In addition to the concerns about the cost of low attendance, there is a second way Chicago taxpayers may not be getting their money’s worth from these half-day alternative programs. When they opened, the operators promised they would make sure students got five hours of instruction a day, as required by state law, by giving them opportunities to learn real-world skills. Jackson said she’s not seeing enough of that happening.

“I think we’ve spent so much time on getting them back in school and getting a diploma, but I think that there have been missed opportunities to engage the youth in workforce development, get them jobs, entry-level jobs or internships,” she said.

Jack Wuest, who runs a 40-year-old organization focused on helping dropouts, has long been suspicious of the new half-day programs. Currently, CPS funds these schools the same way it funds full-day programs.

“To have these programs paid for five hours when there’s no documentation what the kids did the other hours, it’s fraud,” Wuest said. “It’s a fraud to the kids. It’s a fraud to the taxpayers in Chicago.”

A 2015 WBEZ investigation also found some of companies can maximize profit by running multiple sessions a day, serving double the number of students with the same or fewer staff as a normal school. 

Sue Fila, vice president of center operations at Ombudsman Educational Services, one of the school operators, said their students participate in “independent study, academic enrichment assignments, work study programs, career training and mentoring programs” to meet the 300 daily instructional minutes required by state law.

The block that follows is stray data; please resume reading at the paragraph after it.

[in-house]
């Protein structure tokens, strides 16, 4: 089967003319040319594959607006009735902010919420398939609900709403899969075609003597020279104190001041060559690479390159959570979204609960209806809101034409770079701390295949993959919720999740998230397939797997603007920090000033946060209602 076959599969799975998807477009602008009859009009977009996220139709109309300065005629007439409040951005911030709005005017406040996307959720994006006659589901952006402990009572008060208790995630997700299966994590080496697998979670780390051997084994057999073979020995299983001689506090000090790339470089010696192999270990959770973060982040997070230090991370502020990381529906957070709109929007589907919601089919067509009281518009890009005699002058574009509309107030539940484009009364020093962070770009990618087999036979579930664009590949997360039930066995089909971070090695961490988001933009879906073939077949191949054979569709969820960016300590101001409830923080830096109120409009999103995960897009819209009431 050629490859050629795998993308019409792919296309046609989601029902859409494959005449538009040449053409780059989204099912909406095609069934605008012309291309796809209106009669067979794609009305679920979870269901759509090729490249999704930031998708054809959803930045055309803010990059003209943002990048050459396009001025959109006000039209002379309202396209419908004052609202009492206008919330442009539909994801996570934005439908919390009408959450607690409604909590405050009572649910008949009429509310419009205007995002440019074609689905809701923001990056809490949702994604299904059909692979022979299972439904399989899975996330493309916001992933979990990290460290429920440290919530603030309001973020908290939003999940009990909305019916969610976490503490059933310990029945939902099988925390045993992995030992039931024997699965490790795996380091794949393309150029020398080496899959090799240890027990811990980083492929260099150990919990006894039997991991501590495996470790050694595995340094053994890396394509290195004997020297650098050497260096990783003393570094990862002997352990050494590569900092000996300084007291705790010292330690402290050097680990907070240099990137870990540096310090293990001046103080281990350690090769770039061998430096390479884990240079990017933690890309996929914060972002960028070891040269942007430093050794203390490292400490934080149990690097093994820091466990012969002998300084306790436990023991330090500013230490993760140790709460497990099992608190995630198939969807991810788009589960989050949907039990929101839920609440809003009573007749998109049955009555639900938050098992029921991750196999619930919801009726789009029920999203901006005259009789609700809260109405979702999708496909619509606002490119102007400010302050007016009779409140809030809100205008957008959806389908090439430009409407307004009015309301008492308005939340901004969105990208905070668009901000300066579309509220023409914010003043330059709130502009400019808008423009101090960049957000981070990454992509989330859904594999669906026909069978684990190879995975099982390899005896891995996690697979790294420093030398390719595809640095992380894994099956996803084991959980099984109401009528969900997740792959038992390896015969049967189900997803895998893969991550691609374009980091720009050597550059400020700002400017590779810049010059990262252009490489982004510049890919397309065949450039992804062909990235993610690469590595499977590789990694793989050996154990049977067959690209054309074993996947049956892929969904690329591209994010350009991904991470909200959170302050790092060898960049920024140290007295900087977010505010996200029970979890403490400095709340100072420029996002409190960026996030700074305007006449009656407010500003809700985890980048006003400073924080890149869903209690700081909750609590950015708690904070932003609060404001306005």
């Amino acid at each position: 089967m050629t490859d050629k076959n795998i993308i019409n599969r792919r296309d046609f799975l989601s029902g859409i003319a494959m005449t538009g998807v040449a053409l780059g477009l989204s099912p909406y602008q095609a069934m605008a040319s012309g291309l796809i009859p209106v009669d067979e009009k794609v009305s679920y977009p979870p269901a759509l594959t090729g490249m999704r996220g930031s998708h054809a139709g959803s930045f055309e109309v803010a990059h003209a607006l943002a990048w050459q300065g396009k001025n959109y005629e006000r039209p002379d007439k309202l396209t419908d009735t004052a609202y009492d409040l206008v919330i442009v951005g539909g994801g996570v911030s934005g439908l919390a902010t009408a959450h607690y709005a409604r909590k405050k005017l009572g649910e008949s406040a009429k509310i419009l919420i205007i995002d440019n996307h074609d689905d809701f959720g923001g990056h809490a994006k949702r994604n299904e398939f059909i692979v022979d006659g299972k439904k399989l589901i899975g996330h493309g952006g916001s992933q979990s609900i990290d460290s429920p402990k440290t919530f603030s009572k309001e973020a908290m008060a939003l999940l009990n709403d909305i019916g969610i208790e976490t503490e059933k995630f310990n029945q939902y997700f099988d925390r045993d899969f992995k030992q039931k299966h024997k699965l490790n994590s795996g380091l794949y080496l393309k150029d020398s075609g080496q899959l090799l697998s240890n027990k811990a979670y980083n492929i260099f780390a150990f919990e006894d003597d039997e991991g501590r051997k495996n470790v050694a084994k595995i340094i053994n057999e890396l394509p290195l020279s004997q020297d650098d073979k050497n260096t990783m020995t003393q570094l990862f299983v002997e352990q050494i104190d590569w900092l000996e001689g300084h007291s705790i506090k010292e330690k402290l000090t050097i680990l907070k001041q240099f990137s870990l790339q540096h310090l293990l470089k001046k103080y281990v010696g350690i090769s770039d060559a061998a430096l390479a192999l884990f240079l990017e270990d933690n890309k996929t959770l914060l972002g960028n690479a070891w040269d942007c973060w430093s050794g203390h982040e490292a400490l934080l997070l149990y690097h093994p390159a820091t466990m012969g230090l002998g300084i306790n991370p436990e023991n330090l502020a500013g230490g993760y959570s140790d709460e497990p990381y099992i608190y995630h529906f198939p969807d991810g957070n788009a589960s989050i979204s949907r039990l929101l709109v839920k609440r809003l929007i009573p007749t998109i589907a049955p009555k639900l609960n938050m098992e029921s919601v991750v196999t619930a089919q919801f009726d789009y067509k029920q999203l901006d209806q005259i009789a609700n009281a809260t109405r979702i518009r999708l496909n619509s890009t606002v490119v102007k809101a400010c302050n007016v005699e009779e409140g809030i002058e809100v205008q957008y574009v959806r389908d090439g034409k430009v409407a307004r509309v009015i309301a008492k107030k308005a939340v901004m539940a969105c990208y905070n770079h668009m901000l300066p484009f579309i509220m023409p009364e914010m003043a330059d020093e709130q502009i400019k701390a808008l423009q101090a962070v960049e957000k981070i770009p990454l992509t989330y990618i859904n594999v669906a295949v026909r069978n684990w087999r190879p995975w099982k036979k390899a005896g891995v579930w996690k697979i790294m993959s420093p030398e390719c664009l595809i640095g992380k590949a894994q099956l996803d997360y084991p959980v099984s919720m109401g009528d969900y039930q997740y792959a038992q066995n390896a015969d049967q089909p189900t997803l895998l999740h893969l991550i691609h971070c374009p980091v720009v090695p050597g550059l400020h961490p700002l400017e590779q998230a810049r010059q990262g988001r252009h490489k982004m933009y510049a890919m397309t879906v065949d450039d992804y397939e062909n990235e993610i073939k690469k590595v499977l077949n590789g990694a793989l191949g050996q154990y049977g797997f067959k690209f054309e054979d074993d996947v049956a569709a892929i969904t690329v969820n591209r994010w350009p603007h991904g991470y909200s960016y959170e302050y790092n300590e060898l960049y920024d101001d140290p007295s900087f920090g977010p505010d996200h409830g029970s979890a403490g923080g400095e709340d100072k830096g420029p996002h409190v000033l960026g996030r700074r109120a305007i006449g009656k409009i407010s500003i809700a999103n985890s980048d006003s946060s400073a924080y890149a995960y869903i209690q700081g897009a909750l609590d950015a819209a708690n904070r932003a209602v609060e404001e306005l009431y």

Fila said Ombudsman follows CPS policies and procedures for addressing truancy, as well. 

“We utilize every tool and resource to achieve greater attendance outcomes for our students, and we’re supported by a growing list of community partners who are also dedicated to this goal,” Fila wrote in an email to WBEZ. “We know our students routinely face many challenges that affect the desire to be in school on a daily basis, and we continue to provide resources and supports to assist them with overcoming these challenges.”

A spokeswoman from Pathways in Education issued a statement in response to WBEZ’s questions about the district’s attendance audit that said, in part, “The flexibility of Pathways’ model is paramount to the success of its students. We are working closely with CPS to see how we can help better support their initiatives and continue raising the quality of educational options for Chicago youth.”

In addition to its half-day programs, Chicago also serves another 4,600 students in full-day alternative programs, most of which are run by non-profit operators. These programs were well established in 2012 when CPS began expanding the half-day programs.The full-day programs have higher attendance rates than the half-day programs, though CPS’ audit did find that the district could save money if those schools were funded based on attendance instead of enrollment too. 

Becky Vevea covers education for WBEZ. You can follow her at @WBEZeducation.

Investigative reporting and in-depth journalism at WBEZ is made possible in part with support from Doris and Howard Conant.